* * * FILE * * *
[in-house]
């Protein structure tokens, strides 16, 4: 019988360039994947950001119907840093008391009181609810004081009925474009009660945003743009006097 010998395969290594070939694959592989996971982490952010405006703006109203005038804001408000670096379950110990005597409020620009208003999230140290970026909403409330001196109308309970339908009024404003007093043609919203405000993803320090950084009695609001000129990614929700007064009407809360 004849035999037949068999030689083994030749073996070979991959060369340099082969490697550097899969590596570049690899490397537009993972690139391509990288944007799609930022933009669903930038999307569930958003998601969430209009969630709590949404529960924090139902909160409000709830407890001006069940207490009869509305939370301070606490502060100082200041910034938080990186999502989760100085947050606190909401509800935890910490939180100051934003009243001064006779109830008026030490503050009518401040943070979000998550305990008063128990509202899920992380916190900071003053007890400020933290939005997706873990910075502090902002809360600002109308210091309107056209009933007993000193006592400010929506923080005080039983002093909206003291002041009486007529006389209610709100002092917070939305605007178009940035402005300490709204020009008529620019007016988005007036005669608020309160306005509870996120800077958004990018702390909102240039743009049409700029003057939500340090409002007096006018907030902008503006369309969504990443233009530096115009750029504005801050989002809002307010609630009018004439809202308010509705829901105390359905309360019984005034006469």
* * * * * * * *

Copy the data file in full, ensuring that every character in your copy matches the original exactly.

[in-house]
């Protein structure tokens, strides 16, 4: 019988360039994947950001119907840093008391009181609810004081009925474009009660945003743009006097 010998395969290594070939694959592989996971982490952010405006703006109203005038804001408000670096379950110990005597409020620009208003999230140290970026909403409330001196109308309970339908009024404003007093043609919203405000993803320090950084009695609001000129990614929700007064009407809360 004849035999037949068999030689083994030749073996070979991959060369340099082969490697550097899969590596570049690899490397537009993972690139391509990288944007799609930022933009669903930038999307569930958003998601969430209009969630709590949404529960924090139902909160409000709830407890001006069940207490009869509305939370301070606490502060100082200041910034938080990186999502989760100085947050606190909401509800935890910490939180100051934003009243001064006779109830008026030490503050009518401040943070979000998550305990008063128990509202899920992380916190900071003053007890400020933290939005997706873990910075502090902002809360600002109308210091309107056209009933007993000193006592400010929506923080005080039983002093909206003291002041009486007529006389209610709100002092917070939305605007178009940035402005300490709204020009008529620019007016988005007036005669608020309160306005509870996120800077958004990018702390909102240039743009049409700029003057939500340090409002007096006018907030902008503006369309969504990443233009530096115009750029504005801050989002809002307010609630009018004439809202308010509705829901105390359905309360019984005034006469």